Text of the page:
May 24

Nikola Minov : Why don’t all Aromanians celebrate May 23 as their national day?

Catégorie : Isturii,MinduiriEditeur @ 3:57 pm

My answer:

This is a question that can be answered only by those Aromanians who do not want to accept this day as their national day. Ultimately it is their decision and they have their reasons for it. As a historian, though, I will try to get to the core of this particular problem and share my opinion why do some Aromanians, and more particularly the Aromanians in Greece, reject May 23rd as their national day.

Iana Mihailova with Nikola Minov on the National Macedonian TV (Vlashka Redaktsia)

There is a village on the Greek side of the Greek-North Macedonian border, now called Skra, formerly known as Lumnitsa. Back in 1905, most inhabitants of this village celebrated when the Ottoman Sultan signed the famous Irade with which they gained various rights. Further west, there is a city on the Macedonian side of the same border, called Bitola, formerly known as Monastir. Back in May 1905, the majority of the numerous Aromanian population in Bitola was strongly against the Irade and refused to accept it. Even more, those Aromanians in Bitola, among many others, signed petitions in which they claimed to be Greek and refused to accept the Irade.

Now, in the 21st century, the descendants of the Meglen-Vlachs who still live in Lumnitsa do not celebrate May 23rd as the National day of the Aromanians. The descendants of the Aromanians in Bitola, celebrate it as their national day. As paradoxical as it sounds.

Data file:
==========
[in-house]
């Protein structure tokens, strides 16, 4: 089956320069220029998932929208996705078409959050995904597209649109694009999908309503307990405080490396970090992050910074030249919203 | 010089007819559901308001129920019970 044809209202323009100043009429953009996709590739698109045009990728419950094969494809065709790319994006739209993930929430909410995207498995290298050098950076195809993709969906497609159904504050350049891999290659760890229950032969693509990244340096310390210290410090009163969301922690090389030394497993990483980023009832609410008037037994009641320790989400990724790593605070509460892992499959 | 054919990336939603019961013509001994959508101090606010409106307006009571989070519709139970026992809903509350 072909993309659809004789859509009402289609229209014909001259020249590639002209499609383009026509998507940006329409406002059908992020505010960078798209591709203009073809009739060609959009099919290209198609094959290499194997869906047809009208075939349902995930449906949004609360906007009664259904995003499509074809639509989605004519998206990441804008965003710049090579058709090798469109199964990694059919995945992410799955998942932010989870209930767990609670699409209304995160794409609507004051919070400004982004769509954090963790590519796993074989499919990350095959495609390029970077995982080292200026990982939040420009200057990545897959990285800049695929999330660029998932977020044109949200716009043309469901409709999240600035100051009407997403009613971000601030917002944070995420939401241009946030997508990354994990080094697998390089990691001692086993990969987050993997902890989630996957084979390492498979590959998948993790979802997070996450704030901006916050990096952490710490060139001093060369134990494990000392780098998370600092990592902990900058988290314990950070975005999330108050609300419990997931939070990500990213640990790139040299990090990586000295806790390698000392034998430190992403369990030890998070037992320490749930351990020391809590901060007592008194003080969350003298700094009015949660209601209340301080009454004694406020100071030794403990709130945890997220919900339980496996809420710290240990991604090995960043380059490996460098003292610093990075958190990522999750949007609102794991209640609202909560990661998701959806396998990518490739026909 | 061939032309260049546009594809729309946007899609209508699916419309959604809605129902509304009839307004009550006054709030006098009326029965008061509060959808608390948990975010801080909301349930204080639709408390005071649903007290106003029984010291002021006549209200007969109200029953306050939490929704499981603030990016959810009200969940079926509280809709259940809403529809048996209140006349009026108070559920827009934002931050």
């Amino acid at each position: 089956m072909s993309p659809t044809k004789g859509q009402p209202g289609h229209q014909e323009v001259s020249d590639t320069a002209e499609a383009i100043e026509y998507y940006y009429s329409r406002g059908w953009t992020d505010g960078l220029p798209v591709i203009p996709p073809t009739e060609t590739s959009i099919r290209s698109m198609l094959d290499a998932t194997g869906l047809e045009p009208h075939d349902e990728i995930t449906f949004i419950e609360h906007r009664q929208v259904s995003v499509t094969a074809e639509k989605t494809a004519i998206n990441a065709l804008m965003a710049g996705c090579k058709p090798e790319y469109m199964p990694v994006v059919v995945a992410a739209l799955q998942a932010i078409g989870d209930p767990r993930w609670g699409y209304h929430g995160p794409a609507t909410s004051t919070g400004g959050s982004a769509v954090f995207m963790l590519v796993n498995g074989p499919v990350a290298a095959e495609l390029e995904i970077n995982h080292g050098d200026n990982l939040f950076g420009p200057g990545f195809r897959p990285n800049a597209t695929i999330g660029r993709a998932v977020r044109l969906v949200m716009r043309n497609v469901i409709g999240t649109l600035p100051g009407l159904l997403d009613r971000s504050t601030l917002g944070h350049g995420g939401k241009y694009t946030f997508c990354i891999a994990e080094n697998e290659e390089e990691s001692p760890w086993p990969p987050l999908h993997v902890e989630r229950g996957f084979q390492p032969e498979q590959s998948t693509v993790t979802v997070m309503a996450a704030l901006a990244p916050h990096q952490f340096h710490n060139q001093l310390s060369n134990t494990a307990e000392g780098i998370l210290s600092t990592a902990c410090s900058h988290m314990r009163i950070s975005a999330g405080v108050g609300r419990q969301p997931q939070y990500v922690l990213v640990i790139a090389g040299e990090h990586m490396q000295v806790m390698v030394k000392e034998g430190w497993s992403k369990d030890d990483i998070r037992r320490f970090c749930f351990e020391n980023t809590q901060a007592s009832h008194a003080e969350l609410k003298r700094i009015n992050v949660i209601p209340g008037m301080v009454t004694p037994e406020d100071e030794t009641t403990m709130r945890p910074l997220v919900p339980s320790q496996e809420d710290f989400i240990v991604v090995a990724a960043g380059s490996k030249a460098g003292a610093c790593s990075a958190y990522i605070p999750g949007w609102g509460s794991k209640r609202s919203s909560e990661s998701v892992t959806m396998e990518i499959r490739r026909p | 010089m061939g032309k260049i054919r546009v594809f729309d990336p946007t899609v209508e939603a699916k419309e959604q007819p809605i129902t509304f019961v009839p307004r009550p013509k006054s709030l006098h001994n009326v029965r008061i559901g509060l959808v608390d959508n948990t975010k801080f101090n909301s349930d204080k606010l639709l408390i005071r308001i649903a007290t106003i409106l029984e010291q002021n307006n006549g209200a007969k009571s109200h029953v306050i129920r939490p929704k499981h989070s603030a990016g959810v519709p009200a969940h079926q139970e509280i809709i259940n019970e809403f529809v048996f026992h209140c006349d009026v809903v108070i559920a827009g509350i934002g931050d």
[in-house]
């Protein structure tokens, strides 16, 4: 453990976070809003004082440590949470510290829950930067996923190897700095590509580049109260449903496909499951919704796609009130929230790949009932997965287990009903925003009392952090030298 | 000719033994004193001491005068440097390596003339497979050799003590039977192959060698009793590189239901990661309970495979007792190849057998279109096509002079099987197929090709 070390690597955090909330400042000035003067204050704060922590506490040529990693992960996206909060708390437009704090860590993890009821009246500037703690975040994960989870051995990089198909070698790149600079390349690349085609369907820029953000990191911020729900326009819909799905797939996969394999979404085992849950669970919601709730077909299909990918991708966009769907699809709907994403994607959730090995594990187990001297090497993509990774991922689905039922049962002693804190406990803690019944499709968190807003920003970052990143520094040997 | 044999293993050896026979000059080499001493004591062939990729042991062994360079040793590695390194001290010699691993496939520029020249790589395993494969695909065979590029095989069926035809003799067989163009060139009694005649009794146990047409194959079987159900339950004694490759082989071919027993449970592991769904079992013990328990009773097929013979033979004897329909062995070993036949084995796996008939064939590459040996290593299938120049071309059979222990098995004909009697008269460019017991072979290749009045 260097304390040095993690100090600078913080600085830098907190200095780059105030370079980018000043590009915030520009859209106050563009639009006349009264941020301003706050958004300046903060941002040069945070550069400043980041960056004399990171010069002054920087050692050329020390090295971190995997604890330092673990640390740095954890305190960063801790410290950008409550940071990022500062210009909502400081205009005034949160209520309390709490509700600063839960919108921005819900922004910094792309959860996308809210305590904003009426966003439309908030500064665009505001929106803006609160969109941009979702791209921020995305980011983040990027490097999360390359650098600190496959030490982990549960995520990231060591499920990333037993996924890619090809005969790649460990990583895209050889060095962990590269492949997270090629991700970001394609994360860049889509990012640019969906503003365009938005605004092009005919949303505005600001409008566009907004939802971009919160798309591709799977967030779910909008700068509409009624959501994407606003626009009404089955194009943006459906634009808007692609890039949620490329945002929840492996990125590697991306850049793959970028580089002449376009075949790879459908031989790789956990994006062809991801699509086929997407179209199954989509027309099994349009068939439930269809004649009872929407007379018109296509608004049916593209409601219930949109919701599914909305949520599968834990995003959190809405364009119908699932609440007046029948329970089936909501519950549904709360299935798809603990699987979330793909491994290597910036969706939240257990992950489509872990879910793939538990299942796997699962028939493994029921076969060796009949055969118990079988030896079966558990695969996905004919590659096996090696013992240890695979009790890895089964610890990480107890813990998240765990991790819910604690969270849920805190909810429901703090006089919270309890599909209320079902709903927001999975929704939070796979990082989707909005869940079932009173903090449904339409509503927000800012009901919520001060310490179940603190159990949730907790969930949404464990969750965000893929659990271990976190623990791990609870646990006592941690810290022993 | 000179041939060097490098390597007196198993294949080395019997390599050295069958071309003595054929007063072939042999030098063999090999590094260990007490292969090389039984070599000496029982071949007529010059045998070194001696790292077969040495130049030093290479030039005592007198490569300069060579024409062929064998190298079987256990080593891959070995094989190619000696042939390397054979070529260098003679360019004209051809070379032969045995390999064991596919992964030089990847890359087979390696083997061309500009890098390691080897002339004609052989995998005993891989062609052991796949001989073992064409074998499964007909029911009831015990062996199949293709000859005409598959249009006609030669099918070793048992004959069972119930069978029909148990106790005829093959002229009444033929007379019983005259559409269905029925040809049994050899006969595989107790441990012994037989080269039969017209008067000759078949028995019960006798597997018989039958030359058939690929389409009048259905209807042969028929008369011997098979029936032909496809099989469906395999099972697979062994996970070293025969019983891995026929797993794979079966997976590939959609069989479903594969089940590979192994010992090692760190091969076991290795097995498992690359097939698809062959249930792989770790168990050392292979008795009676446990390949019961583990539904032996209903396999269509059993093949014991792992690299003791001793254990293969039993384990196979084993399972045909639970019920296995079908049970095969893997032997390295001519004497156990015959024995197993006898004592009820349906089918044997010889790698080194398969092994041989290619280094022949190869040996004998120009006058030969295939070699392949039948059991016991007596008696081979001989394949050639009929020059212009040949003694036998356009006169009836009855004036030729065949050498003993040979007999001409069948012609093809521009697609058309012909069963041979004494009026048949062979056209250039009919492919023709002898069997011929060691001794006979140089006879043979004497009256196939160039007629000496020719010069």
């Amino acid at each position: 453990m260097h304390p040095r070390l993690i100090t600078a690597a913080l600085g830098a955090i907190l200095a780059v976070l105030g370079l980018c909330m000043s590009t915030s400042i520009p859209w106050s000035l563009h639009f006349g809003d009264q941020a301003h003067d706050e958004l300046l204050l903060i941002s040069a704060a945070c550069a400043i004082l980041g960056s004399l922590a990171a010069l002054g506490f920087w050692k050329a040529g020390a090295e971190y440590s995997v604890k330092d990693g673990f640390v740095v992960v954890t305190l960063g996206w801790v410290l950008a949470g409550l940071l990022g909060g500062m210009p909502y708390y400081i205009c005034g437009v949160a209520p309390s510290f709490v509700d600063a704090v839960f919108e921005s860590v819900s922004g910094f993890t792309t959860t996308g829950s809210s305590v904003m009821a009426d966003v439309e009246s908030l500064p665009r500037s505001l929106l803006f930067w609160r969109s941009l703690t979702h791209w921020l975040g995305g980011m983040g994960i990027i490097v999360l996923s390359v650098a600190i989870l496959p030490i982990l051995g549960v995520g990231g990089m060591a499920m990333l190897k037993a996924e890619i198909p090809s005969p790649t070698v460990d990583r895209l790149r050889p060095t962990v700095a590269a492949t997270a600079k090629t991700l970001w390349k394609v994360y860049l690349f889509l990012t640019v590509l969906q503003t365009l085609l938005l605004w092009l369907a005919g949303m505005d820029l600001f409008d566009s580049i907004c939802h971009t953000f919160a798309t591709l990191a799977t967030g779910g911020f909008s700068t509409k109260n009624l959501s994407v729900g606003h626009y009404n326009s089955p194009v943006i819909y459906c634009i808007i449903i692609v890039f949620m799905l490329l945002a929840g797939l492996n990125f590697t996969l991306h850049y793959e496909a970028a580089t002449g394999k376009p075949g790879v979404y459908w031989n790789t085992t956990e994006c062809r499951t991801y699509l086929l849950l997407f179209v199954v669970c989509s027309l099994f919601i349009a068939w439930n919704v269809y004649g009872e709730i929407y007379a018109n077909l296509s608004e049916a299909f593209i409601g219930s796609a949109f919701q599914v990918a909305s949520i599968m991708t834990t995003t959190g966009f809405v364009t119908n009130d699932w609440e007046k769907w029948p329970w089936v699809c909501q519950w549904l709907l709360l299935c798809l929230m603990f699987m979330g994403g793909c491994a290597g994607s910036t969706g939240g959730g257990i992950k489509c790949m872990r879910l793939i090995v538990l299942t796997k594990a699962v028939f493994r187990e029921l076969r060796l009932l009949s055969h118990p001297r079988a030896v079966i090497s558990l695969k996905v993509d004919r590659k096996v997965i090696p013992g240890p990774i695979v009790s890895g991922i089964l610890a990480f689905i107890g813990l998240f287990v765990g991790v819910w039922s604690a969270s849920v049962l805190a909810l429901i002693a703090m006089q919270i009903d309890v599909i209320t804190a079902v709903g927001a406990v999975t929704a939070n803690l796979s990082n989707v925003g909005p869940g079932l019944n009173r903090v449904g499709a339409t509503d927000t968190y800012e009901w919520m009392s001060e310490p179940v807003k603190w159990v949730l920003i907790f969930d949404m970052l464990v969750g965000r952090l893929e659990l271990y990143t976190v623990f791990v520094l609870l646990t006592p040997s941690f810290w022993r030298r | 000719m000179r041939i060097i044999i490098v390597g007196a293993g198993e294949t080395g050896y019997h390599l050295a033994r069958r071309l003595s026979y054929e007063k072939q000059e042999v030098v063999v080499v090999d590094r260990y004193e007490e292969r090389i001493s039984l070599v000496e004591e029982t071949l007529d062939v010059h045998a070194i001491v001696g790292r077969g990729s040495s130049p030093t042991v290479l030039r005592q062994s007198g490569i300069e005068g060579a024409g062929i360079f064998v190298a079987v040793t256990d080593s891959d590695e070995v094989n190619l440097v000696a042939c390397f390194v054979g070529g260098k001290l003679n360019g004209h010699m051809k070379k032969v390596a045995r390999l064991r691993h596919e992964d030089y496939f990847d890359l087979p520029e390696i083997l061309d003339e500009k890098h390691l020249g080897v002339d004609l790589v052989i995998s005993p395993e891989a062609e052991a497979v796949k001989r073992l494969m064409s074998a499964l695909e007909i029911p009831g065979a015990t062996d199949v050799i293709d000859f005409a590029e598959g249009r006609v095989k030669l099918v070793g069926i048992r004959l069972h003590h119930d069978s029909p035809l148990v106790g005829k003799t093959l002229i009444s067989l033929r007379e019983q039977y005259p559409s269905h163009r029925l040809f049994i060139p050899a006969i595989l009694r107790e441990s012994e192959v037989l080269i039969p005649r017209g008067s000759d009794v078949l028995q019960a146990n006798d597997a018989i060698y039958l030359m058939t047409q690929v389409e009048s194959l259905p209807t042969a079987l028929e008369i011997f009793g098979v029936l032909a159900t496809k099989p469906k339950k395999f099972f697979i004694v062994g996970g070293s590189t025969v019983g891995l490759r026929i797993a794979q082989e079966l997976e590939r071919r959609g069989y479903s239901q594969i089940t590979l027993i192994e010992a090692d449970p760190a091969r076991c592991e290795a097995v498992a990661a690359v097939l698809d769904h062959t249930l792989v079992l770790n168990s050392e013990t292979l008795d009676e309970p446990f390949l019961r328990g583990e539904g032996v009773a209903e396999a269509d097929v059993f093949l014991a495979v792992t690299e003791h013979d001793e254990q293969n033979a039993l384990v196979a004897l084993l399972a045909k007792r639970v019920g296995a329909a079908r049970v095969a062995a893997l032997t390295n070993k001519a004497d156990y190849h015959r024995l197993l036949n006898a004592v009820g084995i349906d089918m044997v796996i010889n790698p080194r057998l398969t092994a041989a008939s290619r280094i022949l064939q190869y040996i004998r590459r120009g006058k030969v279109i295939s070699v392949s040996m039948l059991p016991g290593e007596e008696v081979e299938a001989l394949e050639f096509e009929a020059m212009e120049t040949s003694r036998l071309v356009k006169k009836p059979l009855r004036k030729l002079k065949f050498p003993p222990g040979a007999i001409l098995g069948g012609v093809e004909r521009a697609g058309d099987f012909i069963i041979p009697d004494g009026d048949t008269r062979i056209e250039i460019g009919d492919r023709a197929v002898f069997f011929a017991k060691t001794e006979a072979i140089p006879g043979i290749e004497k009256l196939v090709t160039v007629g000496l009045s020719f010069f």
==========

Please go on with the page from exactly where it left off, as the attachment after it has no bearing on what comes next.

What was the reason for their attitude in 1905 and what is it that has changed in the meantime?


In the last decades of the 19th century and at the beginning of the 20th, Romania and Greece were rivals in the attempt to secure patronage over the Aromanians in the Ottoman Empire. For centuries the Aromanians lived in spiritual unity with the Greeks in the Ottoman Empire, they took part in the Greek revolution, and they were educated in Greek schools. But once the Romanian state financed the opening of many Romanian schools in Ottoman Macedonia, part of the Aromanian population switched sides. This was also a political problem for the Greek state because many of the so called “Greek strongholds” in various parts of Macedonia were inhabited by Aromanians, not Greeks, and if these Aromanians stopped attending Greek schools and stopped having Greek sentiments, or even worse, if they started feeling Romanian, not only the Aromanians, but also parts of Ottoman Macedonia could have been lost for the planned future enlargement of the Greek state. For 3-4 decades there was strong tension between Greece and Romania regarding the Aromanians, but most of the time the “war” was fought on educational or religious field. In 1905 the situation drastically changed.